With Sen. Bernie Sanders coming out strong in Iowa and New Hampshire, and former New York mayor Michael Bloomberg surging in national polls, there’s a real chance that America could elect its first Jewish president. While this would be a symbolic win for American Jews, a Sanders presidency would not only be disastrous for the economy, but could also lead to the White House abandoning its traditional support for Israel.
In the lead-up to the 2016 election, then-candidate Sanders seemed to downplay his Jewishness, describing himself simply as “the son of a Polish immigrant.” Yet this time he is wearing it on his sleeve. Over the weekend, the Sanders campaign released its second video targeting Jewish-American voters. In it, he insinuates that U.S. President Donald Trump is to blame for the rise in anti-Semitism at home and abroad, while stating that he is “very proud of being Jewish,” and noting that his father’s family was killed in the Holocaust. Sanders penned an op-ed in the left-wing magazine Jewish Currents in November, in which he blamed Trump for the recent rise in Jew-hatred in the United States, while tone-deafly dismissing the very real anti-Semitism that exists within his own party as “accusations of anti-Semitism used as a cynical political weapon against progressives.”
But Sanders hasn’t made much effort to distance himself from those anti-Semites who have infected the Democratic party with their virulent hate. In fact, many of them are his key allies and supporters.
They include Rep. Rashida Tlaib, who has been spreading anti-Semitic tropes throughout her entire congressional career — including accusing proponents of an anti-BDS bill of having dual loyalties and retweeting a false claim that a young Palestinian boy had been “kidnapped and executed” by “Israeli settlers” — yet was warmly welcomed by the Sanders campaign when she decided to endorse him.
Sanders was also endorsed by Rep. Ilhan Omar, who has publicly supported the anti-Israel BDS movement and came under fire when she suggested that America’s support for the Jewish state was “all about the Benjamins baby.” When she was accused of spreading anti-Semitic stereotypes in her criticisms of Israel, instead of condemning her, Sanders came to her defence.
Rep. Alexandria Ocasio-Cortez, who compared America’s migrant detention centres to “concentration camps” and accused the Israel Defence Forces of perpetrating a “massacre” in Gaza, also supports Sanders.
Then there’s Linda Sarsour, a prominent activist in the Women’s March and BDS movements who has a history of making anti-Semitic comments and is described by the Sanders campaign as a “2020 Bernie surrogate.” While Sarsour said in September that she would be “proud … to make history and elect the first Jewish-American president,” she’s also argued that Zionists have no place in the feminist or progressive movements and that it is unacceptable for those on the left to support Israel as a state. So she would have no problem supporting a Jewish president, as long as he in no way supports the Jewish homeland.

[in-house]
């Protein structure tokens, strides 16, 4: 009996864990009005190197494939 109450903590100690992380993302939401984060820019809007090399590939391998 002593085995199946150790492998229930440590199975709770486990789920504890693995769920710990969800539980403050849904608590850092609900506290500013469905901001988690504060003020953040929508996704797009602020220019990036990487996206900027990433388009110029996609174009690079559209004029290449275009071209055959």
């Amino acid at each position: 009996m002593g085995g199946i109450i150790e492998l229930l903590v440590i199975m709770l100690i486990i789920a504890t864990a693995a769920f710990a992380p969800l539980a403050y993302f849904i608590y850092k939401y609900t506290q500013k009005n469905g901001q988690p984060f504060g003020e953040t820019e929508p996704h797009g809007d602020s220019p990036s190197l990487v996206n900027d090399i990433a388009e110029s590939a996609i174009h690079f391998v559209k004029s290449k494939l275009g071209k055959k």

Sanders himself has repeatedly criticized Israel’s “occupation” of the Palestinian territories and has accused Israeli Prime Minister Benjamin Netanyahu’s government of being “racist” on numerous occasions.
“To be for the Israeli people and to be for peace in the Middle East does not mean that we have to support right-wing, racist governments that currently exist in Israel,” he said at a CNN town hall on Tuesday, adding that current U.S. policy is “just pro-Israel” and ignores “the needs of the Palestinian people.” Sanders has also called for conditions to be put on U.S. aid to Israel, in order to force its government’s hand on policies such as West Bank settlements.
It is clear that Sanders would not continue America's unwavering support for the Jewish state unless a radical left-wing government also came to power there.
A large cross-section of Israeli society holds similar views about their government and the conflict with the Palestinians, but the mindset of many American Jews is different than those living in Israel. A good deal of Jewish-Americans recognize that while the Jewish state is very important for their people’s future, they don’t actually have a say in how it is run. The best Americans can do is ensure that their government has Israel’s back, regardless of who is currently in power.
Yet it is clear that Sanders would not continue America’s unwavering support for the Jewish state unless a radical left-wing government also came to power there. All this should, at the very least, give Jewish-American voters pause — and it would appear as though it has.
A Pew Research Center poll released on Jan. 30 found that a majority of Jewish Democrats were supporting Joe Biden (31 per cent), while Sanders was in fourth place at 11 per cent (Bloomberg only had eight per cent support, though I wouldn’t be surprised if that has risen, given how much money he’s been spending in recent weeks).
American Jews don’t make up a large percentage of the population, but if Democrats want to beat Trump in November, they will need a candidate who can unite a large swath of the country, including independents and old-school Republicans who don’t like many of the Trump’s policies or his boorish behaviour. With his divisive socialist agenda and lack of support for Israel, Democrats should steer clear of Sanders.